Feds take action against Idaho cattle operation

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Repeat violations of the Federal Food, Drug, and Cosmetic Act (FD&C ACT) have led to the FDA filing an injunction against an operation in Idaho, according to an agency news release.  

FDA The U.S. District Court for the District of Idaho entered a consent decree of permanent injunction against owner Gregory T. Troost, doing business as T&T Cattle and T&T Cattle Pearl, and his farm manager for violations including illegally administering animal drugs for uses that are not approved by the U.S. Food and Drug Administration.

 The operation allegedly offered seven dairy cows for slaughter with illegal residues of penicillin and sulfadimethoxine. That violation follows FDA inspections in January 2002, January 2006, September 2010, and October through November 2012, during which investigators determined that the defendants had violated several provisions of the FD&C Act. These violations included the failure to keep adequate medication records to prevent unsafe drug residues in cattle offered for slaughter, failure to review treatment records prior to offering an animal for slaughter, and the use of medications for unapproved uses not specified on the drug label and in a manner that does not comply with FDA regulatory requirements. 

 The decree prohibits the defendants from selling animals for slaughter for human consumption until they have implemented record-keeping systems including drugs used, dosages, time of administration and withdrawal times.

Violative residues in slaughter cattle are rare, and federal actions of this type are uncommon. Back in July 2013, the FDA announced similar action against a dairy farm in Vermont. As with this case, the FDA had found a pattern of violations linked to the operation and had warned the farm owner previously, and filed the injunction after the operation shipped dairy cows with illegal residues to slaughter.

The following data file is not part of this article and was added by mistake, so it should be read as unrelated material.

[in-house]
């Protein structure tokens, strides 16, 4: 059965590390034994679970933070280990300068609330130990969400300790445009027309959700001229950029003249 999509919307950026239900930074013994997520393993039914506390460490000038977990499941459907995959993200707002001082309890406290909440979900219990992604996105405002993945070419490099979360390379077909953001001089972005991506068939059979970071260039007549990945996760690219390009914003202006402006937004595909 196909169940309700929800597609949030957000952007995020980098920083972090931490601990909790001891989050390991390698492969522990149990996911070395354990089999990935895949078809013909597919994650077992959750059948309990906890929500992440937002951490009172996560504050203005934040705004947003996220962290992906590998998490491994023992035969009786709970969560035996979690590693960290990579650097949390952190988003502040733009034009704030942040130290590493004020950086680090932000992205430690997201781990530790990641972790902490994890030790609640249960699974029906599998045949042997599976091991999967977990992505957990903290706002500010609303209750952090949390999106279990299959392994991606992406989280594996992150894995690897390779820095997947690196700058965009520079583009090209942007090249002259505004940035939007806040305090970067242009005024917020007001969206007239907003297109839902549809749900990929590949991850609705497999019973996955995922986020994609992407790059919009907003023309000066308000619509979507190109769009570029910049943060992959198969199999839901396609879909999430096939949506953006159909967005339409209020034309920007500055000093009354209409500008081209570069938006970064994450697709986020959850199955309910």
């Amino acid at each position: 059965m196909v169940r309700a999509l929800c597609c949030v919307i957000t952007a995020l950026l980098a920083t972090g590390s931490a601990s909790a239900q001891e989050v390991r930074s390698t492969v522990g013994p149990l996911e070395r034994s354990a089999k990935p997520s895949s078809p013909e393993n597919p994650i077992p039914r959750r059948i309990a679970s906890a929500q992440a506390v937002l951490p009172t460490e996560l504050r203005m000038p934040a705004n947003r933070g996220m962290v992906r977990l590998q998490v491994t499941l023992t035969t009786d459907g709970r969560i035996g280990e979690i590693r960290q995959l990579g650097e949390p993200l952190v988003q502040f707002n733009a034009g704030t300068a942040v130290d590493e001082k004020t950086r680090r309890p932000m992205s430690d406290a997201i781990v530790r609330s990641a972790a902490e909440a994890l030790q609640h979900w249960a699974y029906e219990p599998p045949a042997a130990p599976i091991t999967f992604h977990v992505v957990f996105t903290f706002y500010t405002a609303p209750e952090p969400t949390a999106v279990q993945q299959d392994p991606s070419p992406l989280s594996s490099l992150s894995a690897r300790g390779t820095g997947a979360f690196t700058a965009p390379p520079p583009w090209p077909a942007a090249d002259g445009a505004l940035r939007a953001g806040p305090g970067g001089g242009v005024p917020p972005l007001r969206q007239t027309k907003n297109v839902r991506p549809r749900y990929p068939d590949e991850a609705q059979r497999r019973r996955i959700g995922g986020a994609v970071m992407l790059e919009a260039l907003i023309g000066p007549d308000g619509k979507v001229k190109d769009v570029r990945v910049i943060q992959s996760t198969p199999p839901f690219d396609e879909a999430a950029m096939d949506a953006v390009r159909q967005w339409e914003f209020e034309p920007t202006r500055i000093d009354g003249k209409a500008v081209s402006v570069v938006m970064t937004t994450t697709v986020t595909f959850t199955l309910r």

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ks  |  September, 10, 2013 at 09:11 AM

How were these guys caught? Does the FDA spot check the butched meat or did someone report them?

Ron Gill    
Texas  |  September, 10, 2013 at 10:35 AM

All cattle slaughtered at a plant that sells meat in interstate commerce are subject to Federal inspection by an USDA Food Safety Inspection Service (FSIS). Inspection begins as cattle arrive at the plant. Anti-mortem inspection is conducted prior to slaughter. There is random sampling done but there are also testing done on all suspect cattle that exhibit some physical characteristic that make the inspector think that it might have been treated. In addition, producers who have had prior violations are susceptible to additional inspection and monitoring. A list of residue violators are available to slaughter plant managers and the plants are required to keep track of cattle delivered from those producers. If cattle are delivered to the plant they will routinely require sampling of cattle from those producers before they will process them in their plant

Lori Janes    
September, 10, 2013 at 01:36 PM

Need to keep good records ! Dealers, Order-buying companies, Stockers, Backgrounders & Feedyard software available by The Cattleman's Resource, Inc. ... www.cattlemansresource.com, www.facebook.com/cattlemansresource

corrine wynne    
September, 12, 2013 at 12:32 AM

This is why horse slaughter will fail. Absolutely no records on horses about anything they recieve, no limits on what amounts, types of drugs, volumne injected or orally administered. Just a paper from a random killer buyer saying i owned the horse one day and to my knowledge this thirty head of random.animals have never been medicated. So much for food safety. Death for all!

above God    
Heaven  |  September, 14, 2013 at 06:58 AM

As Long As Thr Frsnch Are The Ones Dying.

chris jin    
Milpitas, CA  |  October, 09, 2013 at 01:19 PM

We have complete solution to track individual animal treatment history; which drugs/protocol and when has been given to individual cattle. all in one data base. www.anitrace.net